A North Vietnamese Army battalion was ordered to free captured Viet Cong so they could join the fight during Tet, but U.S. gunships and the 173rd Airborne had other plans for the intruders.
On a clear and moonless night, about 200 soldiers from the North Vietnamese Army’s 5th Battalion, 95th Regiment, crouched in the rice fields just west of Tuy Hoa, a small fishing town that served as the capital of Phu Yen province about 200 miles from Saigon.
The battalion commander, Senior Capt. Le Xuan Cau, whispered final instructions to his three company commanders; nearby, a small group of local guerrillas who had led the NVA soldiers through the dark and unfamiliar countryside waited nervously for permission to leave before all hell broke loose. It was about 1:30 a.m. on Jan. 30, 1968, a time when most Vietnamese were enjoying the Lunar New Year holiday known as Tet.
Le dismissed the guides and sent his company commanders back to their men. The captain hoped that the second unit in the assault, the 85th Local Force Battalion of the Viet Cong, was waiting in the darkness somewhere to the south, ready to attack Tuy Hoa City when the moment came. Those 250 men were not as well-armed as Le’s soldiers. The local Viet Cong relied on single-shot rifles from the World War II era, while North Vietnamese troops used the Chinese version of the AK-47 assault rifles and SKS semi-automatic carbines, along with Soviet-made RPD light machine guns, B40 rocket launchers and a few heavy machine guns. The local force soldiers, however, were in better physical shape. Most of Le’s troops were gaunt from hunger and jaundiced from malaria, a result of their time in the mountains where food and medicine were difficult to obtain.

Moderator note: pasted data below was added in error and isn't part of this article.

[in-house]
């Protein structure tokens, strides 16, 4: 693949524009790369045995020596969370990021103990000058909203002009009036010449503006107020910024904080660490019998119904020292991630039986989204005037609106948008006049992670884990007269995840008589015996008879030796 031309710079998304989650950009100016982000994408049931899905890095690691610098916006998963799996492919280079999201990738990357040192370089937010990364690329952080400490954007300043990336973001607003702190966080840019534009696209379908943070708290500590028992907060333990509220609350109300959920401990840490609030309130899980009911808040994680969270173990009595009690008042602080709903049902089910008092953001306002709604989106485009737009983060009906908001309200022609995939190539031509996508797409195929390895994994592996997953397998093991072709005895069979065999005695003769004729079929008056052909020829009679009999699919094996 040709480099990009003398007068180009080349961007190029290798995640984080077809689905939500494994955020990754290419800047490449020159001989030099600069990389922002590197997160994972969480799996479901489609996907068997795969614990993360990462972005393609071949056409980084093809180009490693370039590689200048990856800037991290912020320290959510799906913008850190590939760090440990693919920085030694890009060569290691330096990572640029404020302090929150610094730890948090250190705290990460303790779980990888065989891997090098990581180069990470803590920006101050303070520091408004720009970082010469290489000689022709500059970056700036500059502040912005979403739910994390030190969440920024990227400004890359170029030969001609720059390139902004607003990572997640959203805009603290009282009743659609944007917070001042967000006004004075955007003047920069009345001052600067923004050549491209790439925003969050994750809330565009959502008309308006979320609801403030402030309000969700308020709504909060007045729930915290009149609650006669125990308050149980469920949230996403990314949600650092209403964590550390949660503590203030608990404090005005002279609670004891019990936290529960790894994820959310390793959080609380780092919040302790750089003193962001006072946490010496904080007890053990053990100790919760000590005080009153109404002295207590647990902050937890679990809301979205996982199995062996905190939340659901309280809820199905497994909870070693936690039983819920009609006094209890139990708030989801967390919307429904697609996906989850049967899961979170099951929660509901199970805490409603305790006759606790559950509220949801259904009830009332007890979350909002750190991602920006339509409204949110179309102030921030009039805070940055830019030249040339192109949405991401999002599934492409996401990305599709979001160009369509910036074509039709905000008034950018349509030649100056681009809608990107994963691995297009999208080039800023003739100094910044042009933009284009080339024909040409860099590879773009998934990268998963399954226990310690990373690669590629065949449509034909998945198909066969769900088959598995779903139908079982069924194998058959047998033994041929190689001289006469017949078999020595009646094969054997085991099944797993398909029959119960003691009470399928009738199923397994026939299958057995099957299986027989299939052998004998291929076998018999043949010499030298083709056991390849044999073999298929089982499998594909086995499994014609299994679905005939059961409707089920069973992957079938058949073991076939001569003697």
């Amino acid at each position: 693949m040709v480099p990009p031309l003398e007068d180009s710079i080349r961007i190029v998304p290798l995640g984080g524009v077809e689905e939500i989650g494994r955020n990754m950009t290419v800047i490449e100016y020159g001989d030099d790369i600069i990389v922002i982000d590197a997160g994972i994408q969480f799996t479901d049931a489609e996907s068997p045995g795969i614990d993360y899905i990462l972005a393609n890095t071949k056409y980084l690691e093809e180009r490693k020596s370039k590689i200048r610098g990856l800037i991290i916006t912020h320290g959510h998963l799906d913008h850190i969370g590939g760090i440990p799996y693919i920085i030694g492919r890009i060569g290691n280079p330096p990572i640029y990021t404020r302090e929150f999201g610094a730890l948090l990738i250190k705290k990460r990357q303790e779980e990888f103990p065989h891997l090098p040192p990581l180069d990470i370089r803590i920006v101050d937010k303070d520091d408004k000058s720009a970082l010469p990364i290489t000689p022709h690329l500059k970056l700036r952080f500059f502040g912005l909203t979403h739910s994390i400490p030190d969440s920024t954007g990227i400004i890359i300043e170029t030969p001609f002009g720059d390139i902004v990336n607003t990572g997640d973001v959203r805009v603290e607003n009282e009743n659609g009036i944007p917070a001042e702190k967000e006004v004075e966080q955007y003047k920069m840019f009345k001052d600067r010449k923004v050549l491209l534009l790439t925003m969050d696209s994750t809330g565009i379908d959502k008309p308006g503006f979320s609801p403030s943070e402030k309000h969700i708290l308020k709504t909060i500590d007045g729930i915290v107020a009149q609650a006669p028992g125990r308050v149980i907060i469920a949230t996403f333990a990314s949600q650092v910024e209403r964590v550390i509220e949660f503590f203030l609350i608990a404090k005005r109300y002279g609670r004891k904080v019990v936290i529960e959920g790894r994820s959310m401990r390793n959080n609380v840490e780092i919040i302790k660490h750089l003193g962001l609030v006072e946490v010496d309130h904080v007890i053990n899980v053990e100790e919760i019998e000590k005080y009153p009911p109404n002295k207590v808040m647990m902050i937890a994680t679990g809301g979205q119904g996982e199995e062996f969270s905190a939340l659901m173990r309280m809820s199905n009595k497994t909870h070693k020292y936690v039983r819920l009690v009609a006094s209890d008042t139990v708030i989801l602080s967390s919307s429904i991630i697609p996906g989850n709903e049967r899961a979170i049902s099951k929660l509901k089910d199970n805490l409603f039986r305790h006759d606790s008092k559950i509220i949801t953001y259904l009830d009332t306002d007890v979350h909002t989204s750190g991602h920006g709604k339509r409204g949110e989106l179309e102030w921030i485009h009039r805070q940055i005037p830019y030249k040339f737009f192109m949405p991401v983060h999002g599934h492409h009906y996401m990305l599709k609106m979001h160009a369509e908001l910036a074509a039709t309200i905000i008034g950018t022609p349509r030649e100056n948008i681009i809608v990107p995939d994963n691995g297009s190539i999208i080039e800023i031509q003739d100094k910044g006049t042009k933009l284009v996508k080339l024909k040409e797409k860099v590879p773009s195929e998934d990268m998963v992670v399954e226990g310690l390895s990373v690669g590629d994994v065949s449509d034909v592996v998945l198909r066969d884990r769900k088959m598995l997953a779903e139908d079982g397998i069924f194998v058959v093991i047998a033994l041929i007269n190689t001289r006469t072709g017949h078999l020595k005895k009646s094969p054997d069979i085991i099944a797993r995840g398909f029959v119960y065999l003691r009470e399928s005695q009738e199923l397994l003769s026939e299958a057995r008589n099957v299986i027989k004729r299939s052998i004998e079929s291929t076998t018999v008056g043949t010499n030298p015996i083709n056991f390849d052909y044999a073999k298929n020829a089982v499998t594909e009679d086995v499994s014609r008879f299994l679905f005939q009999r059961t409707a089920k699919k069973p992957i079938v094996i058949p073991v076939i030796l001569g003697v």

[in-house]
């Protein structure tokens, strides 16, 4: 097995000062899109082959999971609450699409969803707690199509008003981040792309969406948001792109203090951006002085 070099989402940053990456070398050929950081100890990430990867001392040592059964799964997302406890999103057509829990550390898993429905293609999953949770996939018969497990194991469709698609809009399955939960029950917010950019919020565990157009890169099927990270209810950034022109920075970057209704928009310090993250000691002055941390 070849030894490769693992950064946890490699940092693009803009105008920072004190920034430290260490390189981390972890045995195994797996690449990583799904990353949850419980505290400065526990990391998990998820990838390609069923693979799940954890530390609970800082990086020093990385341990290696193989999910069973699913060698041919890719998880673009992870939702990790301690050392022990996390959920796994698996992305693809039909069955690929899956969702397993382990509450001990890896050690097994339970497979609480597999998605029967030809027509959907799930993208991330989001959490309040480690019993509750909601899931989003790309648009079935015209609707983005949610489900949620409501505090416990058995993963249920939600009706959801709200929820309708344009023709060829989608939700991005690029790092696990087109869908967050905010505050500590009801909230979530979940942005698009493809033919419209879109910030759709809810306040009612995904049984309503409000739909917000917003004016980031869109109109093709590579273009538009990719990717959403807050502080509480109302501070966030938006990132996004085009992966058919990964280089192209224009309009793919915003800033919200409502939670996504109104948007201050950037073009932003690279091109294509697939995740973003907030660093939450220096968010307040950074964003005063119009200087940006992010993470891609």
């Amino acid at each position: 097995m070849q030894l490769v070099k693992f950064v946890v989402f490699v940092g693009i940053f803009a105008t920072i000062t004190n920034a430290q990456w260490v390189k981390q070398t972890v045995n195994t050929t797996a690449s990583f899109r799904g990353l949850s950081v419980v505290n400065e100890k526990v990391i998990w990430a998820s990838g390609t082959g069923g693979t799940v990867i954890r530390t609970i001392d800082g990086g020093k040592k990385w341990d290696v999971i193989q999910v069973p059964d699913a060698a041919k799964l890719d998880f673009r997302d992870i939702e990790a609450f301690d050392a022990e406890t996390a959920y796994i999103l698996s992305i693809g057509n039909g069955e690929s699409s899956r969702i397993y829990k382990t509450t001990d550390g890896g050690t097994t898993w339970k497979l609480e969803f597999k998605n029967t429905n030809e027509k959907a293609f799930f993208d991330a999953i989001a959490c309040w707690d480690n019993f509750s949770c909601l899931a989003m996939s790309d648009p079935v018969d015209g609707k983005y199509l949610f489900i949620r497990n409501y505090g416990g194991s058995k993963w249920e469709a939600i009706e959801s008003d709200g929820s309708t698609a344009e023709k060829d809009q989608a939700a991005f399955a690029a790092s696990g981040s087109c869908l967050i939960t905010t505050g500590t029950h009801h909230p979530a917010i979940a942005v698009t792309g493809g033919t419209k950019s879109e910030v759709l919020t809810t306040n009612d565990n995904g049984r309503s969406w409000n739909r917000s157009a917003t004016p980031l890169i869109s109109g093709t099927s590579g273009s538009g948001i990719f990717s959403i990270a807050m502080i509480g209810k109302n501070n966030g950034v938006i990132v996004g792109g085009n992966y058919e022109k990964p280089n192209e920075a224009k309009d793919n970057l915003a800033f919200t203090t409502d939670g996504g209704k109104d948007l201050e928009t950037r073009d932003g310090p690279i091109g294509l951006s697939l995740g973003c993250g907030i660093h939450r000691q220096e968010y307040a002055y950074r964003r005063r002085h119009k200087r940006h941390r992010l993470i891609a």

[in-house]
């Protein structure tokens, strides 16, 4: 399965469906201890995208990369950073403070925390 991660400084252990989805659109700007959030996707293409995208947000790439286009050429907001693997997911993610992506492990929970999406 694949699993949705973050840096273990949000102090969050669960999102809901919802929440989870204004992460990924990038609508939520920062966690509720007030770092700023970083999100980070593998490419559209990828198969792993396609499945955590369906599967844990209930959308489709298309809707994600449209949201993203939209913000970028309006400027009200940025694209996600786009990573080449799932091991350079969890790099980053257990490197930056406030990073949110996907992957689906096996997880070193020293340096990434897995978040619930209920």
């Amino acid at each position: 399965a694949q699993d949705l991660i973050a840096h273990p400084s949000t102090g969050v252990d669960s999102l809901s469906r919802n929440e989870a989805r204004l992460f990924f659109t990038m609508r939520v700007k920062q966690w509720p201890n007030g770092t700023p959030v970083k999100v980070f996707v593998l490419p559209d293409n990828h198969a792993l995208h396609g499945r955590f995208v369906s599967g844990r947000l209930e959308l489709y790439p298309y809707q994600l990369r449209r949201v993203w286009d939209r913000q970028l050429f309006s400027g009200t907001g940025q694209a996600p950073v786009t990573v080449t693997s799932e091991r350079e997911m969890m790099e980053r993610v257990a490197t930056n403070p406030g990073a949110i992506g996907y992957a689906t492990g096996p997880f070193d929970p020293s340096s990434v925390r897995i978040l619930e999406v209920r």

The 5th Battalion’s heavy support weapons, two 82 mm mortars and their crews, waited for Le to give the order to fire, the agreed upon signal to start the attack on Tuy Hoa. Every round needed to count. The mortar crews had only a dozen rounds for each tube; the B40 gunners no more than four rockets each; the machine gunners only a few boxes of ammo; and the riflemen less than a hundred rounds each. It had to be enough. There would be no withdrawal, no retreat from the battle to come, Le told his men. The city must be taken. Le nodded to his mortar crews. The first two rounds slid down the tubes and then shot out with a percussive bang. The attack on Tuy Hoa had begun.